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Jewish Business News reported yesterday that Barrick Gold Corp had announced its third quarter results. At the same time Barrick also announced the indefinite postponement of its new gold mining project at Pascua-Lima on the Argentina – Chilean border.
We indicated that further moves to shore up its weakened balance sheet might be in store, including possible asset sales or even an equity offering.
Well, Barrick has now definitively gone the latter route as the course of least risk, at the price of diluting existing shareholders – a price well worth paying in this writer’s humble opinion.
Barrick has now announced a US$3 billion public equity offering. The company reports that it has entered into an underwriting agreement with a syndicate of underwriters, led by RBC Capital Markets, Barclays and GMP Securities (formerly Griffiths McBurney Partners) for a “bought deal” of common shares in a public offering. The size of the deal is for gross proceeds of approximately US$3.0 billion representing 163.5 million common shares of Barrick, at a price of US$18.35 per share.
A “bought deal” of securities in Canadian financial markets is a good deal more firm than a regular public offering, and it normally obliges the underwriters to buy the shares no matter what, except in the case of a severe collapse of the overall financial markets themselves. Accordingly Barrick already as good as has the new money in the bank under normal circumstances, as a result.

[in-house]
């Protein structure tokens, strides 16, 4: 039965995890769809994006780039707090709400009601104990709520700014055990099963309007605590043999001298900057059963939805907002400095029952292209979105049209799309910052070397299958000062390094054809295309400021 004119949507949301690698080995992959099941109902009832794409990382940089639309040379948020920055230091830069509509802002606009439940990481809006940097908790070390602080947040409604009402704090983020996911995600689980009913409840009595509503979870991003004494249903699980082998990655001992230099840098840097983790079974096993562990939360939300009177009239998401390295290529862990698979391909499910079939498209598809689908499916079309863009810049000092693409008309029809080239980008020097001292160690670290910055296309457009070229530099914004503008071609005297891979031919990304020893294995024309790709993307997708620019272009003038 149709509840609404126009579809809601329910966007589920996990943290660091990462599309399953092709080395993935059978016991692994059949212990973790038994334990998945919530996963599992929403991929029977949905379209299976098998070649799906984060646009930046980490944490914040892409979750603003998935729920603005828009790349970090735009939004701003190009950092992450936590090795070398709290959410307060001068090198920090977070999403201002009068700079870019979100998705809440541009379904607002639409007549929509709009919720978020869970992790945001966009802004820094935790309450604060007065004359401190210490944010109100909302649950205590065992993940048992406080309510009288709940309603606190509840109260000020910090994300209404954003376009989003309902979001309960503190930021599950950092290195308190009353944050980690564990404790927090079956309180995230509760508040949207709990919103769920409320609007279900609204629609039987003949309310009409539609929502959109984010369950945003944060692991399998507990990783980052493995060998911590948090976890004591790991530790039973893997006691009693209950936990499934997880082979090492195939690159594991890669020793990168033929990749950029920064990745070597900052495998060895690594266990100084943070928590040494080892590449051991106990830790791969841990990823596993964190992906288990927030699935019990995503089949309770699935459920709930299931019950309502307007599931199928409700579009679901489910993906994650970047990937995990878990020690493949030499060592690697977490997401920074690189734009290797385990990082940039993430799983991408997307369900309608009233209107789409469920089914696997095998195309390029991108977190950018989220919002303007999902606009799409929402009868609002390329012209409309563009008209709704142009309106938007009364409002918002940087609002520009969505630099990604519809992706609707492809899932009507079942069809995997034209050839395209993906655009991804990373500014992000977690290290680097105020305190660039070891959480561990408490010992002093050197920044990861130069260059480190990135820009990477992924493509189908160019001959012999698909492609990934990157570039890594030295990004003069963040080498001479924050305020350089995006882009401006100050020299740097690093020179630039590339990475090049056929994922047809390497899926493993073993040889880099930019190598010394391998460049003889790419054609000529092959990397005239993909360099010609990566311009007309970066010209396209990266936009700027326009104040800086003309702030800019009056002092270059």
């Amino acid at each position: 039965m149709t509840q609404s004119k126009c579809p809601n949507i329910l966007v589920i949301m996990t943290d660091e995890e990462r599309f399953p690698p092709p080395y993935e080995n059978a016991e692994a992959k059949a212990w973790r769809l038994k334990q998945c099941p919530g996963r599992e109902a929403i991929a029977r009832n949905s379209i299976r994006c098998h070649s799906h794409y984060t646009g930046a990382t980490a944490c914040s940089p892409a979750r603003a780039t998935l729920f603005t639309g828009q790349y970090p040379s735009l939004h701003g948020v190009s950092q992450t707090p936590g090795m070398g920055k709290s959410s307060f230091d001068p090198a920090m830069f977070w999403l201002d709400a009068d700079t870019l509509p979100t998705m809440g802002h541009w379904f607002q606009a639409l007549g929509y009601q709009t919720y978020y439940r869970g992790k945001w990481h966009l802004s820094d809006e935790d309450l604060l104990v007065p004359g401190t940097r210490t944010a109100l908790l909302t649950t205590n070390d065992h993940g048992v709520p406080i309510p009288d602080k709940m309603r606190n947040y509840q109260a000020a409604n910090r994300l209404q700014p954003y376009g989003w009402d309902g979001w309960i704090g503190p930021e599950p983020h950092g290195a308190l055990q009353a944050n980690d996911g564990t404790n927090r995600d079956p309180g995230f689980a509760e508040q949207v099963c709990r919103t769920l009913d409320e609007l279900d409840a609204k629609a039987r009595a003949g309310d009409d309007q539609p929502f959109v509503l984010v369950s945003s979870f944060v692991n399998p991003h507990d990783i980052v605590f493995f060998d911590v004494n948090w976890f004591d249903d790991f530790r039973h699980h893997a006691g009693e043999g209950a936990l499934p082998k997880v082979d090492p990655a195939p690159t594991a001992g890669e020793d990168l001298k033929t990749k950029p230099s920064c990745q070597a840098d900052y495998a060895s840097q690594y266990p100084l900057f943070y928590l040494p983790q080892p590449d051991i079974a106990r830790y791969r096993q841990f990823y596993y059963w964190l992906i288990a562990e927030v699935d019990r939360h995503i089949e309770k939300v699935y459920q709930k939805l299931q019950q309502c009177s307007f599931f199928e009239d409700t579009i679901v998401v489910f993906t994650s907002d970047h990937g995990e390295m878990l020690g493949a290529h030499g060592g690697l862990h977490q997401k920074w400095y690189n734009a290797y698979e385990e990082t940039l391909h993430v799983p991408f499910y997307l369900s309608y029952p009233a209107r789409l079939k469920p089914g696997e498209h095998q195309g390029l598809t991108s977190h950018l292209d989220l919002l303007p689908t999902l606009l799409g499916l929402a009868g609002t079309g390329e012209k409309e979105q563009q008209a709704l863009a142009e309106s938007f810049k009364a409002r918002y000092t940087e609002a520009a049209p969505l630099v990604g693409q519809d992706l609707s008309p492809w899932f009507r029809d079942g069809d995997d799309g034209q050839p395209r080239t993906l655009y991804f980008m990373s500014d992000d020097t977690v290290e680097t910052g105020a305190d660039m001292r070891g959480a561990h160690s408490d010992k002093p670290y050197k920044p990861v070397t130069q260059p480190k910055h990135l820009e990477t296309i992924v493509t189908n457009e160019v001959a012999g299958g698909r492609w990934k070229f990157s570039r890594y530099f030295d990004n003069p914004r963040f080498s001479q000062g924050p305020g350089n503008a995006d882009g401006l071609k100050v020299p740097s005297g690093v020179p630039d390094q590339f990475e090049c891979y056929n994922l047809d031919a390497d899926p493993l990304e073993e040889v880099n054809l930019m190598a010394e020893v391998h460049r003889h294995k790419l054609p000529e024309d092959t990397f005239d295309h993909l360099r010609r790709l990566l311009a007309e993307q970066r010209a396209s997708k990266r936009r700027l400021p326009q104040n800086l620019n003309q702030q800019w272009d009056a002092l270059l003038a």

The company has also granted the Underwriters an over-allotment option, to purchase up to an additional 24.5 million Common Shares at the offering price exercisable for a period of 30 days after closing. The gross proceeds of the offering will be approximately US$3.45 billion if the over-allotment option is exercised in full.
The net proceeds from the primary offering will be approximately US$2.9 billion, determined after deducting the Underwriters’ commission. In the event that the over-allotment option is exercised in full, the net proceeds to be received by Barrick would be approximately $3.3 billion.
Barrick plans to use most of the money raised to strengthen its balance sheet and improve the long-term liquidity position of the company. It intends to do so by using approximately $2.6 billion of the net proceeds to redeem or repurchase outstanding debt of, or guaranteed by, Barrick, with such redemptions and repurchases focused on debt maturing in the short and medium term, thus improving the outlook for its liquidity considerably.
The rest may be used for further debt reduction and/or for what is known as “general corporate purposes”, i.e. including ongoing operating and capital expenditures relating to Barrick’s existing portfolio of mines.
The new common shares will be offered by way of a short form prospectus in all of the provinces and territories of Canada and will be registered in the United States pursuant to a registration statement filed under the multi-jurisdictional disclosure system.
Barrick’s common shares outstanding are expected to increase from approximately 1.0 billion shares to approximately 1.16 billion shares (1.19 billion shares if the over-allotment option is exercised in full).
The Offering is anticipated to close on or about November 14, 2013 and is subject to certain customary conditions and regulatory approvals.
Well done , Barrick, to recognize a problem and then to deal with it expeditiously is a sign of a well-managed company; though a large amount of contrition for getting into such a predicament in the first place also remains in order.